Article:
In the first of her self-conceived series, The Dinner Party Reloaded, a virtual dinner party with selected artists and writers, Susanna Crossman meets Chiara Ambrosio, Lottie Whalen and Jemima Yong to discuss their creative projects, the looseness of time in lockdown, contact and intimacy in our increasingly digital age and the joys of chickpea stew.

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Postcards in Isolation 14: Henry Fuseli, The Nightmare, 1782

Delving into the rich traditions of gothic literature, sentimental fiction and old folk tales, Henry Fuseli’s The Nightmare, 1782, appears from another world. But not so, says Miriam Al Jamil, who recognises in the painting an awareness of human psychology foreshadowing that found in modern psycho-analysis, dream theory and psychiatry.

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Memories of Low Tide by Chantal Thomas, translated by Natasha Lehrer – ‘like reading across a lifetime of language’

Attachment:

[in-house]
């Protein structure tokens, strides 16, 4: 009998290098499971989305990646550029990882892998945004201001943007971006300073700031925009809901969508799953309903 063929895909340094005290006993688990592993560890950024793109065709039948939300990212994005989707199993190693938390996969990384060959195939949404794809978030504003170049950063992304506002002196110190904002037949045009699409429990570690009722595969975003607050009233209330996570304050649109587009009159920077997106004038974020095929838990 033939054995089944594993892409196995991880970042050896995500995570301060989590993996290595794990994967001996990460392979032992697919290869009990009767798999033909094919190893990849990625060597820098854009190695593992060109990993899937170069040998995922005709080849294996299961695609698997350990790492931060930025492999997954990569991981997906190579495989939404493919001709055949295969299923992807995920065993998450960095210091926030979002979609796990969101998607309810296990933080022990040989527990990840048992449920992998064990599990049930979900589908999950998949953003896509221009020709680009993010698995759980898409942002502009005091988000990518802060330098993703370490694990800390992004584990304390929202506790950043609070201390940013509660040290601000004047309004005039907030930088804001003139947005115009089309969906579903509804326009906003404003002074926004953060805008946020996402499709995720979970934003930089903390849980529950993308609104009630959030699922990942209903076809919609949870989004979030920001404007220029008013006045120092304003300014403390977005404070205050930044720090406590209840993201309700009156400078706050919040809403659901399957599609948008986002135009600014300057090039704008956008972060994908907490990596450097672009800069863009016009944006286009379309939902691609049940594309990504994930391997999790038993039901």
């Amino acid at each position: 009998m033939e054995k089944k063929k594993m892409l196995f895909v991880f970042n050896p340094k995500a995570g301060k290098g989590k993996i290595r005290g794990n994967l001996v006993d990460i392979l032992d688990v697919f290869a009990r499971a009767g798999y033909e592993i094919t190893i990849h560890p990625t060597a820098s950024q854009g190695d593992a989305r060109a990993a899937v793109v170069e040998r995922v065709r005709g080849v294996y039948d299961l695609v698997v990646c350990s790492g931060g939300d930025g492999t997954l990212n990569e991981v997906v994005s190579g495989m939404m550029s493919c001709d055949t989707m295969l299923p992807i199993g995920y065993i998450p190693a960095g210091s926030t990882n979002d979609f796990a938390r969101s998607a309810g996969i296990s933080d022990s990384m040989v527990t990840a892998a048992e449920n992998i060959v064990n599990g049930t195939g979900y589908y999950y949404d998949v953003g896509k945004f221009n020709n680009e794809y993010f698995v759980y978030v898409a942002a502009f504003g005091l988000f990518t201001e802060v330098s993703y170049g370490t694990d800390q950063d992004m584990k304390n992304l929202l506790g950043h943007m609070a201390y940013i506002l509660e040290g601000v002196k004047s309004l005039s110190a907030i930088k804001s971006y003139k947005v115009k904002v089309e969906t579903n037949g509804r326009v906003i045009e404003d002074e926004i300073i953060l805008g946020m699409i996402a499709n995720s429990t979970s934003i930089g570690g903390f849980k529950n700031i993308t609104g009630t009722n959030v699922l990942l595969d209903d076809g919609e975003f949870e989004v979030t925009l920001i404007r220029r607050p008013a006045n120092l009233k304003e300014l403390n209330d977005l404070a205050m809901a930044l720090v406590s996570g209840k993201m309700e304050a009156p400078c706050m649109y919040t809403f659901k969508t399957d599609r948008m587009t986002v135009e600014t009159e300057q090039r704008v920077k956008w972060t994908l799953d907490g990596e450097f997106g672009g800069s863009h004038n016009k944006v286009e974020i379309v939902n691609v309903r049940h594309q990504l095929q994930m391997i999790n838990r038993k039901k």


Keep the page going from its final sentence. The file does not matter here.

Chantal Thomas’ evocatively layered memoir, Memories of Low Tide, relates the complex, shifting relationship she has with her mother and their mutual love for swimming in the sea.

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Postcards in Isolation 13: Rodin, Bust of Camille Claudel, 1884

Reflecting on the life of Camille Claudel through Rodin’s 1884 bronze bust of the artist, Selin Genc considers her own experience of isolation and celebrates her autonomy even in the midst of lockdown.

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Life in Languages, Chapter 1: Origins

In this first instalment of her self-conceived series, Life in Languages, Elodie Rose Barnes considers how texts in translation have made an impact on her life and writing, especially during lockdown, and sees the art of translation as a bridge in the era of physical distancing.

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Postcards in Isolation 12: Georgia O’ Keeffe, Black Mesa Landscape, New Mexico / Out Back of Marie’s II, 1930

Looking at the New Mexico desert, Georgia O’Keeffe found a new home. In the thirteenth Postcard piece, Emily Garbutt considers O’Keeffe’s vivid, evocative painting, Black Mesa Landscape, New Mexico / Out Back of Marie’s II, 1930, and asks when she will have the opportunity, post-lockdown, to survey a foreign landscape.